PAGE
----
I recently had the opportunity to finally pick up and read a classic of science fiction, E.E. “Doc” Smith’s Triplanetary.  I’d had the paperback sitting on my shelf for quite some time, but had only in the last couple of months gotten around to reading it.  I was a little confused at first, since none of the stuff about the Arisians or the Eddorians that was on the back cover was in the book.  It turns out that Cosmos Books had only printed the original 1934 serial version of Triplanetary, from before Smith rewrote it to fit in with the Lensman series in 1947.

Instead of the actual Lensman version of Triplanetary, that the cover advertised, these folks printed the original, and packaged it along with another story, “Masters of Space,” that Smith had serialized with E. Everett Evans in 1961 and 1962.  Not knowing anything about the story, and being unsure if it was supposed to be part of the Lensman series or not, I went looking around the internet to find out about it.

Along the way, I found reviews of both “Masters of Space” and the Lensman series that stated flatly that the series was “dated.”  Not because of the science; Smith never made any pretence that Lensman was “hard SF” even when he wrote it.  No, it was dated because of “relations between the sexes.”  Because a romance between a heroic man who wants to protect the woman he loves and a woman who doesn’t have the kind of physical strength and training that he does is somehow objectionable.  Because Costigan is assertive, and Clio isn’t a Mary Sue, apparently, to these people, the story should be tossed on the trash heap.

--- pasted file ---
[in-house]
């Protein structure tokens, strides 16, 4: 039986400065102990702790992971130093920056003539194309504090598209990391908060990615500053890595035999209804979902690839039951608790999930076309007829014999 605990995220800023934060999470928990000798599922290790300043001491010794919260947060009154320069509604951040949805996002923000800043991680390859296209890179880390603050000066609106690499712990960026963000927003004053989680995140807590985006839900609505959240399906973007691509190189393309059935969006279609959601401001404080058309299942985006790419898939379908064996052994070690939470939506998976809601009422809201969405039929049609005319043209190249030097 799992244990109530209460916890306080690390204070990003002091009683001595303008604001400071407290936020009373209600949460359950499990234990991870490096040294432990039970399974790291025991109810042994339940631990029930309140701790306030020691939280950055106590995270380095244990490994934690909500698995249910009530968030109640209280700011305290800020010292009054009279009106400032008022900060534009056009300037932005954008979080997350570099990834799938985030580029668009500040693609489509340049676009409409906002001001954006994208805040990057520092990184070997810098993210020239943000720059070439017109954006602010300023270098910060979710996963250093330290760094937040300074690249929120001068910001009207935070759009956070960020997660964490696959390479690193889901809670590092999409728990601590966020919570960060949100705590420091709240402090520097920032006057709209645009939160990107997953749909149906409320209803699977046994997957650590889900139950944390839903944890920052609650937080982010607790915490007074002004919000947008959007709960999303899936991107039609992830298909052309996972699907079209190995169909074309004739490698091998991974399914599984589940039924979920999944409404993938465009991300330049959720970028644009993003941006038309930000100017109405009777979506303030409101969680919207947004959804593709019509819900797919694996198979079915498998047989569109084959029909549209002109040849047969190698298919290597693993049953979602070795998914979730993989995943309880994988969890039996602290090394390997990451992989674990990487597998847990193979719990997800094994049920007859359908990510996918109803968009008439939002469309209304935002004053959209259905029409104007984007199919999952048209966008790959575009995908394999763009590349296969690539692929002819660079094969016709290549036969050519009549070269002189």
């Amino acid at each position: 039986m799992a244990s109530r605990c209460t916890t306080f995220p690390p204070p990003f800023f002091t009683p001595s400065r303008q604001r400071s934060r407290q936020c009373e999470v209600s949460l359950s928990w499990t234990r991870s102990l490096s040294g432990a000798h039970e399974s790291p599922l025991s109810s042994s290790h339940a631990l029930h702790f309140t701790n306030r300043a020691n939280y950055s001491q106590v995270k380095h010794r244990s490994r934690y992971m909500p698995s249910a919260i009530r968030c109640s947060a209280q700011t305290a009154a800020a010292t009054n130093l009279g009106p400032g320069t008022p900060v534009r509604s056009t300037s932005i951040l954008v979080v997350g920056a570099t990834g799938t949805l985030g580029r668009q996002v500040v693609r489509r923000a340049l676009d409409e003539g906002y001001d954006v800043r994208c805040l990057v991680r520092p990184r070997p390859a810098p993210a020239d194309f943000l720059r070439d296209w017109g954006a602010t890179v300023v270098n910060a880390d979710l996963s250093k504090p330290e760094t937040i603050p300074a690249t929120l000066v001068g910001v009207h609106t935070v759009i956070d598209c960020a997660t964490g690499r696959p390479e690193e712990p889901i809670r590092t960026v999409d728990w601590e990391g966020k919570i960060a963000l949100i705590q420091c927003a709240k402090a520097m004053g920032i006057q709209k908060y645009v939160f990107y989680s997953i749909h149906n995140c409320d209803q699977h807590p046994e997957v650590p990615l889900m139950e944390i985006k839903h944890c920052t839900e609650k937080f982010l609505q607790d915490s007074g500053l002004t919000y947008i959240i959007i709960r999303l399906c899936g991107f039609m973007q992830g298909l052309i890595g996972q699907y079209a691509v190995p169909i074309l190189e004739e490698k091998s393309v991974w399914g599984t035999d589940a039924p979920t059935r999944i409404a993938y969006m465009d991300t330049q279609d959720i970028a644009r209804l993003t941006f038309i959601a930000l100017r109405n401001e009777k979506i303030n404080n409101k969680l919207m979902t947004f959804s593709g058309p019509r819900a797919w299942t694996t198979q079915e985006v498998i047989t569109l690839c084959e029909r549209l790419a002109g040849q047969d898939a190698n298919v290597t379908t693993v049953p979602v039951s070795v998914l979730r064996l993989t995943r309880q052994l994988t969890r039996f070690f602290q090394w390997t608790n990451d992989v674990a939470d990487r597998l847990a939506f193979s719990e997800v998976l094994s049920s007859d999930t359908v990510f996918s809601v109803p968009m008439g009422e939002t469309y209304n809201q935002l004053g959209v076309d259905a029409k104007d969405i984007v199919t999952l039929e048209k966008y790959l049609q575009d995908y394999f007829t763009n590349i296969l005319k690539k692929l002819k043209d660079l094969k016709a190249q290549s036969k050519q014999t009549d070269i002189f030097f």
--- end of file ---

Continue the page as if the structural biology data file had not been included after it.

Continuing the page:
The same thing was said about “Masters of Space.”  After all, the women in that story are all gorgeous and top-of-their-fields geniuses, so it’s somehow “demeaning” that they actually should have romantic relations resulting in marriage with their male counterparts, who also are the best of the best in that story.  At least, I’m guessing that that’s the objection.  Apparently, in the new orthodoxy of what is “dated,” it’s enough to say that it’s dated and sexist, simply because of how long ago it was written.

I’ve seen this said regarding more recent works too.  I’ve even seen someone describe David Gemmell’s Legend as “dated.”  (Again, there was no explanation.  I guess being published in the ’80s makes it far too old, and there’s too much risk of encountering pre-millenial thought, or something.)  Someone (I cannot remember who, off the top of my head) recently described an exchange regarding older fantasy works, in which they were told that nothing that had been published less recently than fifteen years ago was “relevant,” and therefore they should not waste their time.

The whole idea of a story, as such, being dated is ludicrous.  Of course there are certain stories that have elements that can be dated.  Certain scientific assumptions used in a science fiction story can be discredited.  My own predictions in Task Force Desperate, in which the Muslim Brotherhood remained in power in Egypt, were rendered obsolete within a year of the book coming out.